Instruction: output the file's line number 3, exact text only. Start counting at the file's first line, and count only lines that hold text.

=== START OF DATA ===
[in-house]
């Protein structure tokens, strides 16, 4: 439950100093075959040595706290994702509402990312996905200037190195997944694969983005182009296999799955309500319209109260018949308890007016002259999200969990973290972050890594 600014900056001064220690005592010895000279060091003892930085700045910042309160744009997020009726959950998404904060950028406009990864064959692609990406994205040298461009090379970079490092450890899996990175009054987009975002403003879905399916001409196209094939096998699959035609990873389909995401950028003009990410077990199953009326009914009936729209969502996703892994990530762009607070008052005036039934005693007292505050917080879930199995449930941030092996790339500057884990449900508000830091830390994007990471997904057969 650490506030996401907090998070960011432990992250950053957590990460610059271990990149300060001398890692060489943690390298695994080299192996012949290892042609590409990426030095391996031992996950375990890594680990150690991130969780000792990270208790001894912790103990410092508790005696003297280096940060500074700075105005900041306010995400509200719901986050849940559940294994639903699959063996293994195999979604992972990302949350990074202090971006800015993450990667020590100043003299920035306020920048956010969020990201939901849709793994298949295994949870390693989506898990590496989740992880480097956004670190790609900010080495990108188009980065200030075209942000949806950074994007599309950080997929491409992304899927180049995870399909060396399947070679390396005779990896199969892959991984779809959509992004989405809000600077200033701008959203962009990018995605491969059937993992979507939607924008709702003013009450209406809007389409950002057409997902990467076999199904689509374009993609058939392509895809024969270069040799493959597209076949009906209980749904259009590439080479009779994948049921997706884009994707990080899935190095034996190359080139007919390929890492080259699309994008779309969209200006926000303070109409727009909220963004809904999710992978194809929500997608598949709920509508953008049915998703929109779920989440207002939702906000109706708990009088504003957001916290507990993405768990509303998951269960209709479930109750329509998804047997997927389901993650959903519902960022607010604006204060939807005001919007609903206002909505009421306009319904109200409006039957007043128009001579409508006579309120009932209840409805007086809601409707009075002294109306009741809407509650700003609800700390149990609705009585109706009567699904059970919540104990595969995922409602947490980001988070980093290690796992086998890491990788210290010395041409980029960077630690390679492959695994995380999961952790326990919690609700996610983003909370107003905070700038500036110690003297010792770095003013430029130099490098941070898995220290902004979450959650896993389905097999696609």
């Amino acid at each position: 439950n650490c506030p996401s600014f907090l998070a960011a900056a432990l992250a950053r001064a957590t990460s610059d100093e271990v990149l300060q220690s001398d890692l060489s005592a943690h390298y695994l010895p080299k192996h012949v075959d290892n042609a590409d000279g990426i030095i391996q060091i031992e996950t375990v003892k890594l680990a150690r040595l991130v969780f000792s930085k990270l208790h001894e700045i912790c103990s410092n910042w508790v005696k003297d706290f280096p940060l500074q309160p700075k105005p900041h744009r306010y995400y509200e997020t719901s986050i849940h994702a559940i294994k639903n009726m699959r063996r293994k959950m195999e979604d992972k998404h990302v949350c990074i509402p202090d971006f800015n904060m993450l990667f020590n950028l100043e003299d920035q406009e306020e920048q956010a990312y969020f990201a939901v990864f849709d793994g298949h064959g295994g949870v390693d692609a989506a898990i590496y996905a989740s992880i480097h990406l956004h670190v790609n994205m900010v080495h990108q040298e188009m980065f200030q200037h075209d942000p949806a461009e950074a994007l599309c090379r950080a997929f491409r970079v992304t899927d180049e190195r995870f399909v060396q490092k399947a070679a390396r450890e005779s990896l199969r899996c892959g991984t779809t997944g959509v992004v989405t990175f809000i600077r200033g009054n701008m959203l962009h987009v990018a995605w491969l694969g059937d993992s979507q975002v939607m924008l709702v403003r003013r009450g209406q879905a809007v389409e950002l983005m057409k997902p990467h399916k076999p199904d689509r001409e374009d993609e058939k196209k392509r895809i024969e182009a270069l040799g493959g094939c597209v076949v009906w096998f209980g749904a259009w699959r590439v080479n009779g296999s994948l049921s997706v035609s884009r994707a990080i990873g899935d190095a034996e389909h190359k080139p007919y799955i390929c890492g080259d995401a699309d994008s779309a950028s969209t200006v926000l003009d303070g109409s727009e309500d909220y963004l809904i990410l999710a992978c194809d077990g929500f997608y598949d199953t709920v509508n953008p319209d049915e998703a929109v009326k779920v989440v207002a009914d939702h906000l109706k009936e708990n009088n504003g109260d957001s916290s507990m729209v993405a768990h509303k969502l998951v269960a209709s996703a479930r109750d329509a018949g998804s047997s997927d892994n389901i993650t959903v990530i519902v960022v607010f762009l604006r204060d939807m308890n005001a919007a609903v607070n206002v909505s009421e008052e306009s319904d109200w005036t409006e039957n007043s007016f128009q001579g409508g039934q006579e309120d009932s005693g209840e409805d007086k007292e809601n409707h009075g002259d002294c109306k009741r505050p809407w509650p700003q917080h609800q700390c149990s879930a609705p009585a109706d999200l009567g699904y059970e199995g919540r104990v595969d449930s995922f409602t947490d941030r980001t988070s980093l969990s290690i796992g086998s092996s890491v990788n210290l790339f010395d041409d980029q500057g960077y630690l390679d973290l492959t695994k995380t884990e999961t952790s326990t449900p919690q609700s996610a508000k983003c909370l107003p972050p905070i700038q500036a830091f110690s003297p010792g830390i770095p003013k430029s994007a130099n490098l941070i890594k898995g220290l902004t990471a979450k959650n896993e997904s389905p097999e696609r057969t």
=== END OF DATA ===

């Amino acid at each position: 439950n650490c506030p996401s600014f907090l998070a960011a900056a432990l992250a950053r001064a957590t990460s610059d100093e271990v990149l300060q220690s001398d890692l060489s005592a943690h390298y695994l010895p080299k192996h012949v075959d290892n042609a590409d000279g990426i030095i391996q060091i031992e996950t375990v003892k890594l680990a150690r040595l991130v969780f000792s930085k990270l208790h001894e700045i912790c103990s410092n910042w508790v005696k003297d706290f280096p940060l500074q309160p700075k105005p900041h744009r306010y995400y509200e997020t719901s986050i849940h994702a559940i294994k639903n009726m699959r063996r293994k959950m195999e979604d992972k998404h990302v949350c990074i509402p202090d971006f800015n904060m993450l990667f020590n950028l100043e003299d920035q406009e306020e920048q956010a990312y969020f990201a939901v990864f849709d793994g298949h064959g295994g949870v390693d692609a989506a898990i590496y996905a989740s992880i480097h990406l956004h670190v790609n994205m900010v080495h990108q040298e188009m980065f200030q200037h075209d942000p949806a461009e950074a994007l599309c090379r950080a997929f491409r970079v992304t899927d180049e190195r995870f399909v060396q490092k399947a070679a390396r450890e005779s990896l199969r899996c892959g991984t779809t997944g959509v992004v989405t990175f809000i600077r200033g009054n701008m959203l962009h987009v990018a995605w491969l694969g059937d993992s979507q975002v939607m924008l709702v403003r003013r009450g209406q879905a809007v389409e950002l983005m057409k997902p990467h399916k076999p199904d689509r001409e374009d993609e058939k196209k392509r895809i024969e182009a270069l040799g493959g094939c597209v076949v009906w096998f209980g749904a259009w699959r590439v080479n009779g296999s994948l049921s997706v035609s884009r994707a990080i990873g899935d190095a034996e389909h190359k080139p007919y799955i390929c890492g080259d995401a699309d994008s779309a950028s969209t200006v926000l003009d303070g109409s727009e309500d909220y963004l809904i990410l999710a992978c194809d077990g929500f997608y598949d199953t709920v509508n953008p319209d049915e998703a929109v009326k779920v989440v207002a009914d939702h906000l109706k009936e708990n009088n504003g109260d957001s916290s507990m729209v993405a768990h509303k969502l998951v269960a209709s996703a479930r109750d329509a018949g998804s047997s997927d892994n389901i993650t959903v990530i519902v960022v607010f762009l604006r204060d939807m308890n005001a919007a609903v607070n206002v909505s009421e008052e306009s319904d109200w005036t409006e039957n007043s007016f128009q001579g409508g039934q006579e309120d009932s005693g209840e409805d007086k007292e809601n409707h009075g002259d002294c109306k009741r505050p809407w509650p700003q917080h609800q700390c149990s879930a609705p009585a109706d999200l009567g699904y059970e199995g919540r104990v595969d449930s995922f409602t947490d941030r980001t988070s980093l969990s290690i796992g086998s092996s890491v990788n210290l790339f010395d041409d980029q500057g960077y630690l390679d973290l492959t695994k995380t884990e999961t952790s326990t449900p919690q609700s996610a508000k983003c909370l107003p972050p905070i700038q500036a830091f110690s003297p010792g830390i770095p003013k430029s994007a130099n490098l941070i890594k898995g220290l902004t990471a979450k959650n896993e997904s389905p097999e696609r057969t």